Welcome to the Moken Islands
This website is a gateway to the Moken people and the Surin Islands National Park.
Many visitors to Koh Surin come and go unaware of the islands’ original inhabitants, their way of life, and their struggle for autonomy.
At the same time, international interest in the Moken is increasing, but the question remains – how can this attention empower the Moken instead of simply romanticizing their vanishing culture?
Turquoise waters full of brightly colored fish surround the jungle-clad hills of the Surin Islands. Located in the Andaman Sea between Myanmar and Thailand, the group of five islands features the most extensive coral reef in Thailand. With the creation of a national park, beach camping and snorkeling have become very popular here. Manta Rays and whale sharks are known to frequent the area, and the islands are a nesting site for three species of turtle. Getting to Koh Surin is relatively easy, with boats departing from Kuraburi between mid-November and mid-April.
This is the home of the Moken, an ancient sea-faring people who have roamed the Andaman Sea for thousands of years. Traditionally, the Moken lived on their Kabang houseboats in the dry months and banded together in temporary villages during the monsoon. Possessing a rich knowledge of the reefs, the Moken have exceptional underwater skills such as free diving and spear hunting. More recently, the traditionally nomadic Moken have responded to growing socio-economic pressures by settling permanently in their formerly seasonal monsoon settlements.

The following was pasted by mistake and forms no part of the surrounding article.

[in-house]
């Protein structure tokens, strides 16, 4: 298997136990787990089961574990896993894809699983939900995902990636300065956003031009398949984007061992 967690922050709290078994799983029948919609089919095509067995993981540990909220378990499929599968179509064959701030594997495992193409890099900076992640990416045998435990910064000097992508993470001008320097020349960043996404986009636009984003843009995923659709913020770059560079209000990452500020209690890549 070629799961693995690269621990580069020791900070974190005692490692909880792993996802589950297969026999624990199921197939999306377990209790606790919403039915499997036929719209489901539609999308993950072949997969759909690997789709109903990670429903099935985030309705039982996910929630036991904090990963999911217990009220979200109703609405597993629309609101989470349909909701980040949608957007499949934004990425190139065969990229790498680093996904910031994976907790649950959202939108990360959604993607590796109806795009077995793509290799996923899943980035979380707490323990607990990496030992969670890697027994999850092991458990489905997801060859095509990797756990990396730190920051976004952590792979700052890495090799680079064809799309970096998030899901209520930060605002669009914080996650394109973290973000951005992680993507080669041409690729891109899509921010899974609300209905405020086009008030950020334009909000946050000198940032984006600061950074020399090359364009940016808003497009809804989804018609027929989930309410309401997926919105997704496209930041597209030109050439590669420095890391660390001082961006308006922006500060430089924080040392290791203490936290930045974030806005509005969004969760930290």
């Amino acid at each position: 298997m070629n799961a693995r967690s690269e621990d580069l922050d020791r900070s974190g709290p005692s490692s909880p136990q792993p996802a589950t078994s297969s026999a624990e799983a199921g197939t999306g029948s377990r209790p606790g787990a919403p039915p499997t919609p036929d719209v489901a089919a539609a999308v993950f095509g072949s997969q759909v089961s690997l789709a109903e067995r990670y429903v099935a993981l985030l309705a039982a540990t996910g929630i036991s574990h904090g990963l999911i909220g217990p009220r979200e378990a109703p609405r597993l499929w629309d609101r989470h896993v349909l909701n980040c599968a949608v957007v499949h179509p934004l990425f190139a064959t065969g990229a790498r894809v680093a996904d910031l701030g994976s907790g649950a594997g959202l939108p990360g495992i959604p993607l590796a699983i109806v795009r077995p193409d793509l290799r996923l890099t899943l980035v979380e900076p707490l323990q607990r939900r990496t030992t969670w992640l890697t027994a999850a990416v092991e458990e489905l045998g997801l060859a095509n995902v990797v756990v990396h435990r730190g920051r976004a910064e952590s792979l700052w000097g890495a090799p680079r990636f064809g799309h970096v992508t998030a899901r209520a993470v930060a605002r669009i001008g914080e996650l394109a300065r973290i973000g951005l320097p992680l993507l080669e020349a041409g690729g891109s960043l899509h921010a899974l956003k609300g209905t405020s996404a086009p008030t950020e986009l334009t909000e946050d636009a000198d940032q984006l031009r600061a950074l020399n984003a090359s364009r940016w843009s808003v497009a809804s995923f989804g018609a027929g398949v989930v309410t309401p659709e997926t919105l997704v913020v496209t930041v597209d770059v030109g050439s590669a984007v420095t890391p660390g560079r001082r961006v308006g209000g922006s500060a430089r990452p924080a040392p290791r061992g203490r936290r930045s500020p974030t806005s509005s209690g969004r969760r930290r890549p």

The Moken are a fascinating people with a unique, and very photogenic, lifestyle. Unfortunately, the widespread media coverage and visits from foreign tourists over the last few years have not empowered the Moken in developing their community and maintaining their culture. This website is a bridge to meaningful interaction with the Moken.
If you want to get involved from afar, you can connect with several inspiring projects.
If you are coming to Koh Surin, you can join tours exploring the Moken way of life. Faced with the challenges of a vanishing culture and a lack of good jobs, the Moken established a Village Tourism Team in 2011. Respectful visitors can now discover the beauty and depth of the Moken connection to the reefs and jungles of Koh Surin.
Close to Surin Island, several nearby villages have also formed tourism teams.
I was invited by my daughter Lena to the Surin Islands, which is where I met the Moken in their village. They live in simple housing and use their biosphere (the forest and the sea) [...]